They three, bound hand and foot with thongs of tough sand-cat leather, were left in the tent by guards who posted themselves outside.

"What a girl!" exclaimed Khal Kan. "Brusul, for the first time in my life, I've met a woman who isn't all tears and weakness."

"You're wit-struck, indeed!" flared Brusul. "I'd as lief fall in love with a sandcat as that wench. And look at the mess you've got us into here! Your father awaiting our report—and we prisoned here. Faugh.'"

"We'll get out of this some way," muttered Khal Kan. He felt a reaction of exhaustion. "Tomorrow will bring counsel—"

He heard Brusul grumbling on, but he was drifting now into sleep.

Golden Wings' face floated before him as sleep overtook him. He felt again the strong emotion with which the dryland girl had inspired him.

Then he was asleep, and was beginning to dream. It was the same dream as always that came quickly to Khal Kan.

He dreamed, first, that he was awaking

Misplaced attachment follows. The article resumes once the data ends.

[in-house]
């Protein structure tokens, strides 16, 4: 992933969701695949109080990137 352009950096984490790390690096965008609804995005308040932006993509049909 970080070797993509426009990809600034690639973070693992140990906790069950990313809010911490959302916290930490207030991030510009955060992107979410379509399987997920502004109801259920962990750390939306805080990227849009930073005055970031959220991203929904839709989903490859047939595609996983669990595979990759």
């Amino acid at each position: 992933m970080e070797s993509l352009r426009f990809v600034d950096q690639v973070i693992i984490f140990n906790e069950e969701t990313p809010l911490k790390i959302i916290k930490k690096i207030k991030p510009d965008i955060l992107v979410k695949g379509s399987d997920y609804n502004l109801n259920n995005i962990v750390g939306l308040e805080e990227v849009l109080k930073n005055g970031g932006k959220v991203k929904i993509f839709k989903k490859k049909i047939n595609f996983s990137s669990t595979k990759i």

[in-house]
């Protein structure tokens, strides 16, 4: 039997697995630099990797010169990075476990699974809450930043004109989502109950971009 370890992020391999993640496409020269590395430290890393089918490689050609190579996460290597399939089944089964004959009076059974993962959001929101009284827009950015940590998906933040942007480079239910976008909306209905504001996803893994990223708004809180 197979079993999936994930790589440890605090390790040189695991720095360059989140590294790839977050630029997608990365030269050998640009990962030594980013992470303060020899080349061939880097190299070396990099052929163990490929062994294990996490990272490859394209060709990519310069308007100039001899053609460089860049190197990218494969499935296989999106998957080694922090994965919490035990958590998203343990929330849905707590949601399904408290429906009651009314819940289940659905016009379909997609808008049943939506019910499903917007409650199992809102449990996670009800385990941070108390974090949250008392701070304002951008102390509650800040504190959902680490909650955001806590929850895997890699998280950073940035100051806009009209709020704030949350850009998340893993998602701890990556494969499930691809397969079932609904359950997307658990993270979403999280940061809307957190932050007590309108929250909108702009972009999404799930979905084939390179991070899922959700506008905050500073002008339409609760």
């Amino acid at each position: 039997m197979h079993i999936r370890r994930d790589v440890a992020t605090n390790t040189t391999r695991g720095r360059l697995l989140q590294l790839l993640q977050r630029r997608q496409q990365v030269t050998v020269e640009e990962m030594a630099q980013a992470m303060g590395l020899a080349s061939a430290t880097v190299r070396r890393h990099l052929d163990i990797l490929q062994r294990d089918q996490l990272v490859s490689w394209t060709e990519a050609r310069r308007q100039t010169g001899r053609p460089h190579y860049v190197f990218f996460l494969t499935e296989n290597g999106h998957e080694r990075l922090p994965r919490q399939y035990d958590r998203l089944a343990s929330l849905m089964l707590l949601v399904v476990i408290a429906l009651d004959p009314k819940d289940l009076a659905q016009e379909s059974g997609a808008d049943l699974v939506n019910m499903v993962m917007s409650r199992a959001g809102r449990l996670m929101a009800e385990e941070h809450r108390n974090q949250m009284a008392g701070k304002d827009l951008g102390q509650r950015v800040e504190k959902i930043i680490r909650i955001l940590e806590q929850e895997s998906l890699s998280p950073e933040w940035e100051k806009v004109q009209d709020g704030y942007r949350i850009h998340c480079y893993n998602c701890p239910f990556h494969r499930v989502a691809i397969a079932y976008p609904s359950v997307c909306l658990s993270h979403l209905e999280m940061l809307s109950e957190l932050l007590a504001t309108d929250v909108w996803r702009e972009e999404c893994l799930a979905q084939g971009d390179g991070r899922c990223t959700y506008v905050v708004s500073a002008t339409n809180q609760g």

He was awaking—in fact, he was now awake. He yawned, opened his eyes, and lay looking up at the white-papered bedroom ceiling.

He knew, as always, that he was no longer Khal Kan, prince of Jotan. He knew that he was now Henry Stevens, of Midland City, Illinois.

Henry Stevens lay looking up at the ceiling of his neat maple bedroom, and thinking of the dream he had just had—the dream in which, as Khal Kan, he had been flogged by the drylanders.

"I've got myself in a real fix, now," Henry muttered. "How am I going to get back to Jotan? But that girl Golden Wings is a darling—"

Beside him, his wife's plump figure stirred drowsily. "What is it, Henry?" she asked sleepily.

"Nothing, Emma," he replied dutifully. He swung out of bed. "You don't need to get up. I'll get my own breakfast."

On slippered feet, Henry Stevens plodded across the neat bedroom. As he carefully shaved, his mind was busy with remote things.

"Even if Jotan can pay the ransom, it'll be a week before I can get back there," he thought "And who knows what the Bunts will be up to in that time?"

Out of the mirror, his own newly-shaven face regarded him. It was the thin, commonplace face of Henry Stevens, thirty-year-old insurance official of Midland City—a face far different from Khal Kan's hard, bronzed, merry visage.

"I suppose I'm crazy to worry about Jotan, when it may be all a dream," Henry muttered thoughtfully. "Or is it this that's the dream, after all? Will I ever know?"